Libya's eastern authority endorses EU maritime border deal
The agreement, signed Tuesday in Athens, demarcates the exclusive economic zone - the maritime area in which a nation has the right of energy exploration and use of marine resources - between the two neighbours, as well as settling fishing rights.
It tackled an issue that had been pending for 40 years, Greek Prime Minister Kyriakos Mitsotakis said in a statement.
Talal Al-Mihoub, chair of the eastern Libyan authority's House of Representatives' Defence and National Security Committee, said Libya hoped it could join the agreement, in particular to counter Turkish "ambitions in the Mediterranean basin," which he called a threat to "stability and security in our country and the region."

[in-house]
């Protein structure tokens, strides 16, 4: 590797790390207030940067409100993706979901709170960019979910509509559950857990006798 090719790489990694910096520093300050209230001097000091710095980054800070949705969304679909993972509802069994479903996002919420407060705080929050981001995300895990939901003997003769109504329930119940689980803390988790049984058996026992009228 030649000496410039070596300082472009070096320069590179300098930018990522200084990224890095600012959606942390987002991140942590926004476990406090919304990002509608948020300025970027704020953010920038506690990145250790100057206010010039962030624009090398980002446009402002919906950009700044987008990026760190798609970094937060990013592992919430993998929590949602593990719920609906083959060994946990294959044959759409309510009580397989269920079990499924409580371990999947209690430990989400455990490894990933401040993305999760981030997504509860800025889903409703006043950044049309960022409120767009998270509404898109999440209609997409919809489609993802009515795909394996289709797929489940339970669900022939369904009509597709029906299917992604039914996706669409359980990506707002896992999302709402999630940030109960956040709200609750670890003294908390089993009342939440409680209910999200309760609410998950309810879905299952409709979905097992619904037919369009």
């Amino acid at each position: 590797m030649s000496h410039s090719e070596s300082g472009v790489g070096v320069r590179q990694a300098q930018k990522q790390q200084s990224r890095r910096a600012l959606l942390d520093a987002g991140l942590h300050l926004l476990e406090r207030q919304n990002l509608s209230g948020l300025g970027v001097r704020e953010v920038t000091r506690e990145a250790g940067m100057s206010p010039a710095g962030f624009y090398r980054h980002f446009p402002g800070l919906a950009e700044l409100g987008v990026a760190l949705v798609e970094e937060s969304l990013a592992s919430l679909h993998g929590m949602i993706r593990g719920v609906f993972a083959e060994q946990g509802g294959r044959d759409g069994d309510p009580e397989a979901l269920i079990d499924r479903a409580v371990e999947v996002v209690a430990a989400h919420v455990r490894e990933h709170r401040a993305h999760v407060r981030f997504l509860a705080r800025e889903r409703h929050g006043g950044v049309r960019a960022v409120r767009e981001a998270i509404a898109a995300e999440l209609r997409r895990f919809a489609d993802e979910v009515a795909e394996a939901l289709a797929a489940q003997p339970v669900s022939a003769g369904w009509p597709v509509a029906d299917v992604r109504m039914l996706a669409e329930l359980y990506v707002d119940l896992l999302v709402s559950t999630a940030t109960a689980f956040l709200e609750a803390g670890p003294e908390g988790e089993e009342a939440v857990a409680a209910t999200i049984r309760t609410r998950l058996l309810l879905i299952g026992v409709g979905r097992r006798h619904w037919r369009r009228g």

Last November, Turkey signed a maritime boundary agreement with Libya's rival UN-backed government that was strongly opposed and considered illegal by Greece, Egypt and Cyprus.
Libya has been in turmoil since 2011 when a civil war toppled long-time dictator Muammar Gaddafi, who was later killed.
The country has since split between rival administrations in the east and the west, each backed by armed groups and foreign governments.
Eastern-based forces led by rogue warlord Khalifa Haftar, launched an offensive trying to take the capital of the western government, Tripoli, in April 2019.
The chaos in the oil-rich country has steadily worsened as foreign backers increasingly intervened, despite pledges to the contrary at a high-profile peace summit in Berlin earlier this year.
The Tripoli-based forces, backed by Turkey, gained the upper hand last week after retaking the capital's airport, all main entrance and exit points to the capital and a string of key towns near it, which forced Hiftar's fighters to withdraw, and a ceasefire was declared soon after.
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